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Asko Karjalainen, Olli Silvén and Miia Wennström University of Oulu
Themes: the student experience and learning
Wednesday 3 September 2008, 09.00-10.00 in Teasdale
Do we give enough time for learning in the academic curricula? Do our students exploit the time allocated to study for the benefit of learning? Regulating the student workload in academic studies plays very important role in the curriculum development not only related to educational resources but also because it is closely connected to the quality of the learning outcomes.
Based on our understanding obtained via student surveys, curriculum and course analysis, the student effort depends essentially on the proper design of the curriculum and balancing of the workloads of the courses. These are issues that depend on the traditions of the degree programs and on the expertise of the teachers, rather than on the students. These problems have been increasingly exposed by the study reform following the guidelines of the Bologna process.
The typical weekly study effort expected from students is approximately 40 hours, estimated to result in approximately 1.5 ECTS credits. The recent surveys have revealed that the typical actual weekly effort is around 25 hours that results in around 1 ECTS credit. The trend in weekly study effort has been a decreasing one, although many alarmed universities believe they are using every measure possible, including increased tutoring, time surveys, and draconian supervision of deadlines. Unfortunately, these support activities leave the underlying structural problems untouched.
We hypothesize that paying attention to the core curriculum structures, course contents and formats at the same time, can have a substantial impact on the student effort. First, evidence on the adverse impacts on overcrowded curricula exists: perceived excessive workload results in surface and strategic approaches to learning, rather than deep learning which would be most efficient in the long run. Second, it is often difficult for teachers to estimate the time a student needs for quality learning. The teacher might select too much material to cover all the facts and methods considered necessary. If the students even fear running out of time, or information overflow, they resort into surface learning. Third, the way a course is organized and its learning outcomes evaluated have a significant impact on the effort distribution of the students and their perceptions on (over)load. If learning is evaluated by an exam with a single deadline, students’ level of effort is (too)heavily concentrated on the short period of time preceding the test. If teacher applies continuous assessment or mastery learning techniques the workload is more evenly distributed throughout the course.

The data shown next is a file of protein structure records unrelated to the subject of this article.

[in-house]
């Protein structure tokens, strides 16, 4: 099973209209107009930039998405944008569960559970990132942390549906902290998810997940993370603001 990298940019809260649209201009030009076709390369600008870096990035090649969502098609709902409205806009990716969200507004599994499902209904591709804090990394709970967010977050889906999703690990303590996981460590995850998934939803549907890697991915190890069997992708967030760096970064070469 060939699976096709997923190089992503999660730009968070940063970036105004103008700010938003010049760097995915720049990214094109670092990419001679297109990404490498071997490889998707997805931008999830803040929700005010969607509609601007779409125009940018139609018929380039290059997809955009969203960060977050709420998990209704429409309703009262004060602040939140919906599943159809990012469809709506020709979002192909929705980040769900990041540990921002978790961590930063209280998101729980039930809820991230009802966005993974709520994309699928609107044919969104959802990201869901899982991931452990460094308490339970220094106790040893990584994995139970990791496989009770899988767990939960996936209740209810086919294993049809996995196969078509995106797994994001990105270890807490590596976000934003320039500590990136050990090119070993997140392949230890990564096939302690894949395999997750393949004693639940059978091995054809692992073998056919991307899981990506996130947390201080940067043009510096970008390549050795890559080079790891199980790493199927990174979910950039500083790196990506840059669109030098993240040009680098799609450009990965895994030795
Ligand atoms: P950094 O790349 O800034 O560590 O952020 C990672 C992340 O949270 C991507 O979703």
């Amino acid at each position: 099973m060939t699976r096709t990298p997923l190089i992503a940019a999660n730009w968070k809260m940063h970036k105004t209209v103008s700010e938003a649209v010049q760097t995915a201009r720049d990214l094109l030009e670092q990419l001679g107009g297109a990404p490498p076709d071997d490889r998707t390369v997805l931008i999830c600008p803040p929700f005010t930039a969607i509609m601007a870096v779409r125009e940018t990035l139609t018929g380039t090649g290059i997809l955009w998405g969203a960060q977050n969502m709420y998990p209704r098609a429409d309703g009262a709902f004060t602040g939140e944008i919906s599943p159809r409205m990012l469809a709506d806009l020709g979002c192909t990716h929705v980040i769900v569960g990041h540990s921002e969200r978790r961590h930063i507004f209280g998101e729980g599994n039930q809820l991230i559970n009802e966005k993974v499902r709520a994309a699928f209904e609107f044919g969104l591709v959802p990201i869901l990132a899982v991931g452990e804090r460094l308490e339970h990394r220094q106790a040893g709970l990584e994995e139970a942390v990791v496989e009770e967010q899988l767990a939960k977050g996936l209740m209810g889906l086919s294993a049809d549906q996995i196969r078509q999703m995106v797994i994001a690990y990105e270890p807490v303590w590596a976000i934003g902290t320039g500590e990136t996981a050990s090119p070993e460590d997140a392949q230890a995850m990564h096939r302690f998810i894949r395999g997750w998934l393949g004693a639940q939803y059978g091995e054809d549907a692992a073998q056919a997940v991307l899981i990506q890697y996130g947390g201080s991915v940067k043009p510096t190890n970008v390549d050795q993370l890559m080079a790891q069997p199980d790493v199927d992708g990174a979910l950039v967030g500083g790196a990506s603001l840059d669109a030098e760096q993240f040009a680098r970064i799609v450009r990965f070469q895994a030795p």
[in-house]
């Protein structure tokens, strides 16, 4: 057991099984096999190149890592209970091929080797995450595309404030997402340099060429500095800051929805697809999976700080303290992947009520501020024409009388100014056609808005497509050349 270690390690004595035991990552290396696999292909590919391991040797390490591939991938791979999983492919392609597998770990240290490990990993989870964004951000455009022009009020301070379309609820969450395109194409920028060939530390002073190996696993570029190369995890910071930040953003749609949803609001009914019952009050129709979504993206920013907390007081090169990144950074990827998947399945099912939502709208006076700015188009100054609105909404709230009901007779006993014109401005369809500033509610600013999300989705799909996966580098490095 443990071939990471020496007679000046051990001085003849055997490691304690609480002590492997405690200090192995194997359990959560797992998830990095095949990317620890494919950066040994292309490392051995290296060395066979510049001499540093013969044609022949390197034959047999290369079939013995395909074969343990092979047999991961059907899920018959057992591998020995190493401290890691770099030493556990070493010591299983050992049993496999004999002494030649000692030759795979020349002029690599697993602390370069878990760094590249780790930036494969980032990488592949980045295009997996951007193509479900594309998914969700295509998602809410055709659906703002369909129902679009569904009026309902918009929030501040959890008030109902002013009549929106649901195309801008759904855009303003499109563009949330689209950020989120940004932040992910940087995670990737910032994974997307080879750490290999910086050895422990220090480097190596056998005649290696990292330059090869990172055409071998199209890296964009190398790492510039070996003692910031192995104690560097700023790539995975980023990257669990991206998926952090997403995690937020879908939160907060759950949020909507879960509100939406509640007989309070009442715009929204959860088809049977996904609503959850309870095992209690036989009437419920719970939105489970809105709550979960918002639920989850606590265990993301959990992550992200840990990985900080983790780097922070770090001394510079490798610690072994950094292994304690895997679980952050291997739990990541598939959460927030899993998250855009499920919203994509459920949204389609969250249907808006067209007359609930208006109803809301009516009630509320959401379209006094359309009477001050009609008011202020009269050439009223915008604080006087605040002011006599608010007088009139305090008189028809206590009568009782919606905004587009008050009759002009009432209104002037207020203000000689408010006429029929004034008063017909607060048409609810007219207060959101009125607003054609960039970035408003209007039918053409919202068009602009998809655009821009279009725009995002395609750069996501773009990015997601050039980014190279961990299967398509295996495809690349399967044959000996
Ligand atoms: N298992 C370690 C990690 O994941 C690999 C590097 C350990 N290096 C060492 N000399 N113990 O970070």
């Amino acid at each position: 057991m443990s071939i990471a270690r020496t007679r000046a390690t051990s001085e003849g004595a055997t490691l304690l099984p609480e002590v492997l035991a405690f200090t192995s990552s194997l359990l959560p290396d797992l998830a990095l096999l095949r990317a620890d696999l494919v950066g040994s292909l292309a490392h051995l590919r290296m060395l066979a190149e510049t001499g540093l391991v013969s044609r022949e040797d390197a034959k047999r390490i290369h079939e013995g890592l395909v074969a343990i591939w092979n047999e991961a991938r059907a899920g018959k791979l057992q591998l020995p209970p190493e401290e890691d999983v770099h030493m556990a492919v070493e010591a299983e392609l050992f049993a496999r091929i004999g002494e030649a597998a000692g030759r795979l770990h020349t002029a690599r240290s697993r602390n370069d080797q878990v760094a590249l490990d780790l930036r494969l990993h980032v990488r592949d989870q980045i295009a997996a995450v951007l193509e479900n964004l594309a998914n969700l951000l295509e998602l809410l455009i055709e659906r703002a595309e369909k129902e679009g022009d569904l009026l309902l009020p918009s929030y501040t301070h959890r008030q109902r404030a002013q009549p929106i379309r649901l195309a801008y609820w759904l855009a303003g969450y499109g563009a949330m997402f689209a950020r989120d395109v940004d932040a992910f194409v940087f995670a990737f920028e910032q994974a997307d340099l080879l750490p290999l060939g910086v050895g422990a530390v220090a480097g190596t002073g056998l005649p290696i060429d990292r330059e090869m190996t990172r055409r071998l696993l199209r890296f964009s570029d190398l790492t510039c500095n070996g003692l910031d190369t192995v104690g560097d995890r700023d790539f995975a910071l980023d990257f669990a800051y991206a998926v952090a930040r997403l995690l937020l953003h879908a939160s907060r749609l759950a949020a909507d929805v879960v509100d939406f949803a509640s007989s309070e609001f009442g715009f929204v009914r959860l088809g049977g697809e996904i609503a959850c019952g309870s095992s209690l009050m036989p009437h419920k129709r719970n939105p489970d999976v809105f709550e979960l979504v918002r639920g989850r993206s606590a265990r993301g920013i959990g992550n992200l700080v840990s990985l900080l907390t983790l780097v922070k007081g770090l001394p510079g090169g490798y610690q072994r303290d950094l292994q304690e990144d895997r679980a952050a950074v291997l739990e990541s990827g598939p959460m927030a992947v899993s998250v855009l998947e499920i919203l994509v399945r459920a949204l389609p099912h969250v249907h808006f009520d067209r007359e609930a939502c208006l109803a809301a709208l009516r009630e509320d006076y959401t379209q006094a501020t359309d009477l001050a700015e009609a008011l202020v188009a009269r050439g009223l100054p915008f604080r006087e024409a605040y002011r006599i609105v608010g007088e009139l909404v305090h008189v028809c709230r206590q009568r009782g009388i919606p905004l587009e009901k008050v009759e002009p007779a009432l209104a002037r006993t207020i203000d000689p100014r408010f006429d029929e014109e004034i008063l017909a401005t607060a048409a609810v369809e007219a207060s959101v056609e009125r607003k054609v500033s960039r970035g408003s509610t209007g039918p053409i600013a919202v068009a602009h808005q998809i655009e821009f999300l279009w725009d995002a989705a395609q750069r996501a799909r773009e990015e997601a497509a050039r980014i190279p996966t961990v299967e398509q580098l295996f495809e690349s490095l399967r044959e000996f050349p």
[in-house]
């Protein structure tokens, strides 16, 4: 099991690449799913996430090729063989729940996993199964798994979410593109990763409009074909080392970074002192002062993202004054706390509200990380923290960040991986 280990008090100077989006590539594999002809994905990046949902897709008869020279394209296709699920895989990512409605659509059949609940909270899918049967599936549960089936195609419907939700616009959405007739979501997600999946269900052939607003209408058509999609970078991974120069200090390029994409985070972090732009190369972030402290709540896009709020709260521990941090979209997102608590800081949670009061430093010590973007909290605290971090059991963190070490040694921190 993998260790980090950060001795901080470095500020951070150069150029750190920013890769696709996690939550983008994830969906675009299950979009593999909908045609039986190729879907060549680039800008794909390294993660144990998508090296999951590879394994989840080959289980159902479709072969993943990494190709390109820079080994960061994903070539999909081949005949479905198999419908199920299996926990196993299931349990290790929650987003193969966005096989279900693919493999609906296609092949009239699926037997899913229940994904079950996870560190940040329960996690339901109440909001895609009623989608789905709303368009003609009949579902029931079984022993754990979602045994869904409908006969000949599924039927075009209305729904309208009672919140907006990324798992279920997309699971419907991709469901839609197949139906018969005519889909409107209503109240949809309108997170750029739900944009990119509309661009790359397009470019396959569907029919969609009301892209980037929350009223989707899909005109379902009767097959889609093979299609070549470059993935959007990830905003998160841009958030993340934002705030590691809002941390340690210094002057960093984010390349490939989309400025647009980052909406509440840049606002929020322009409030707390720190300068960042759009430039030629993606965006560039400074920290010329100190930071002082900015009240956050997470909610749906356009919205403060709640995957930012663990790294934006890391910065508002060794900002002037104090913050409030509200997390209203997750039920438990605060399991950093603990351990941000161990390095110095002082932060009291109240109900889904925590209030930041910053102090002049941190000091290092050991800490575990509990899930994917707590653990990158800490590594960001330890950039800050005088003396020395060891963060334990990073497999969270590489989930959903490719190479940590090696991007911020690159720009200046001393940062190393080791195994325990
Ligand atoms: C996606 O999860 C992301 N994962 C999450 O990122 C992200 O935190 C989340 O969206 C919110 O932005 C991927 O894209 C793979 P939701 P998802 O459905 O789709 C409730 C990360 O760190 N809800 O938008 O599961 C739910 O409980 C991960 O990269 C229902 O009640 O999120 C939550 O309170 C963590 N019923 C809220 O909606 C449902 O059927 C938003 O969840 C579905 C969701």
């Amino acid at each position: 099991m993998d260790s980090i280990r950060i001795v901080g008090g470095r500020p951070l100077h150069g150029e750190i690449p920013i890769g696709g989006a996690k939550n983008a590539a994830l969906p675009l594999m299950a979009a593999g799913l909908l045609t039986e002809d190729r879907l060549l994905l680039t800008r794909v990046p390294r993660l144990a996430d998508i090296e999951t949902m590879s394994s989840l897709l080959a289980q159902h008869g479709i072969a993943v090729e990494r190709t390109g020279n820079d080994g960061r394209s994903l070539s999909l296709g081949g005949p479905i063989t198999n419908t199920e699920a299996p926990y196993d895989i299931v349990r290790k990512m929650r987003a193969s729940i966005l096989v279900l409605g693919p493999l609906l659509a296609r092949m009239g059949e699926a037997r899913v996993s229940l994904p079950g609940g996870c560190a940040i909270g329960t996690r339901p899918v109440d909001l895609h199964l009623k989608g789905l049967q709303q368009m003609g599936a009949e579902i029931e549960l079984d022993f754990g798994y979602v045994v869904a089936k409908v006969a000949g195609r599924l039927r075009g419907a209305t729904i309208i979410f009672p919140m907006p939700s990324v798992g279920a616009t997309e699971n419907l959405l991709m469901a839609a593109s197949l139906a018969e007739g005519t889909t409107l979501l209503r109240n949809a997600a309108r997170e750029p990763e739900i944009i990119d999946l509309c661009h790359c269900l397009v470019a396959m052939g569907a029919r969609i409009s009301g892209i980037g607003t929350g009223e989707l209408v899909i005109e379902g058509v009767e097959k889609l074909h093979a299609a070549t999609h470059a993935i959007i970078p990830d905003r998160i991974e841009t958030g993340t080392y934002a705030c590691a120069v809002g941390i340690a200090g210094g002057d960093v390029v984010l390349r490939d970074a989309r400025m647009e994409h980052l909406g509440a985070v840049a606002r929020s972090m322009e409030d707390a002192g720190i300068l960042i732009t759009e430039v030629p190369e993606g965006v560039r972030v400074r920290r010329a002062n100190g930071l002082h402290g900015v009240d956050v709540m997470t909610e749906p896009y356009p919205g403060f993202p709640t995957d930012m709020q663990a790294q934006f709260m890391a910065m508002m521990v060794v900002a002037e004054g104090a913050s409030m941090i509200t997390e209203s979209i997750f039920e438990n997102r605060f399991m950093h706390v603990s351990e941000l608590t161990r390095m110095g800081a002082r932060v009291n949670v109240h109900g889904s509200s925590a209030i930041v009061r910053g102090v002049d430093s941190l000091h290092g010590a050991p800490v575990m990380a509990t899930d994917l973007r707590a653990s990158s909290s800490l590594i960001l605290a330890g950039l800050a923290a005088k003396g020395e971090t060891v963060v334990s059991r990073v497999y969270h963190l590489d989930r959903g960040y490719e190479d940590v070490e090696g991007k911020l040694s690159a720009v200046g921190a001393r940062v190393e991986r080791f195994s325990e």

In this research seminar we will present a brief review of the methods and results of Finnish inquiries of student workload. We will make also some critical remarks over the research designs. Our experiences of the national curriculum reform are also elaborated. The broader aim of the seminar is to introduce the importance of the student workload research. We should learn to regulate students’ workload the way that promotes deep approach to learning. University students’ surface orientation for the studies is destructive not only to the students themselves, but also to the broader scientific community.